Predictive maintenance is more effective in detecting potential faults than preventive maintenance and is more incisive in determining what actions are actually needed. Take a look at our comparative article on these two types of maintenance to better understand the differences between them. Many sources define predictive maintenance as condition-based maintenance. Although, after all, this is a misconception and understandable, predictive maintenance also evaluates the condition of each piece of equipment; we believe that it is important to make this distinction.
Condition-based maintenance focuses on well-defined analysis and parameters. For example, if after a visual inspection we detect something abnormal, we intervene. If the power of the equipment has decreased, then there has been a clear change in the state of the device and we must carry out maintenance. However, predictive maintenance goes a little further by trying to detect faults at an even earlier stage.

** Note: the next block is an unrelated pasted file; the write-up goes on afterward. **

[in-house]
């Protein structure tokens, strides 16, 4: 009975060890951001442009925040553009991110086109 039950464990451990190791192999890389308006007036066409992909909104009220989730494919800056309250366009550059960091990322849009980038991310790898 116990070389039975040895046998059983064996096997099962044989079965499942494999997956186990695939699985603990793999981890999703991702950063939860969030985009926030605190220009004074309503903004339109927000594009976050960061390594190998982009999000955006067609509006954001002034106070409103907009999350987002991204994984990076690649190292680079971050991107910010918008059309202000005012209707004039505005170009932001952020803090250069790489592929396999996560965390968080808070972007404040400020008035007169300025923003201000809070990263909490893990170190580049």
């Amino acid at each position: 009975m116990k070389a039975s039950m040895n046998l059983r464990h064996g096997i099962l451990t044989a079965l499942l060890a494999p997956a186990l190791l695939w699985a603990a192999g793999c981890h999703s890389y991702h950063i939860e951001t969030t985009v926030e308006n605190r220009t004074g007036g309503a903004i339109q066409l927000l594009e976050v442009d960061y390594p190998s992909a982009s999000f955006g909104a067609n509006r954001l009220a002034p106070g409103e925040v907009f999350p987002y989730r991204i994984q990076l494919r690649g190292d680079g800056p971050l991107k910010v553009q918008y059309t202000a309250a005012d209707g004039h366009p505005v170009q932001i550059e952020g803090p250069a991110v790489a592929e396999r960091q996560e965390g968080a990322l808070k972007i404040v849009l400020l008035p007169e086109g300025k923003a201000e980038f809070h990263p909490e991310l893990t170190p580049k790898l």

Unfortunately, there is no recipe that all companies can follow to obtain the best results, regardless of the type of assets they have to manage. But now that you know the advantages and disadvantages of each, you can start preparing the cocktail that is right for you. In our opinion, the best strategy is to have a plan that incorporates the different types of maintenance, as appropriate for each type of equipment, according to its value and priority, and taking into account the investment possibilities of your company. Unfortunately, books rarely specify this distinction, leading to the mixing of oranges and apples under the same general term of “maintenance tasks”, which is not precise enough to correctly describe other maintenance concepts within preventive maintenance.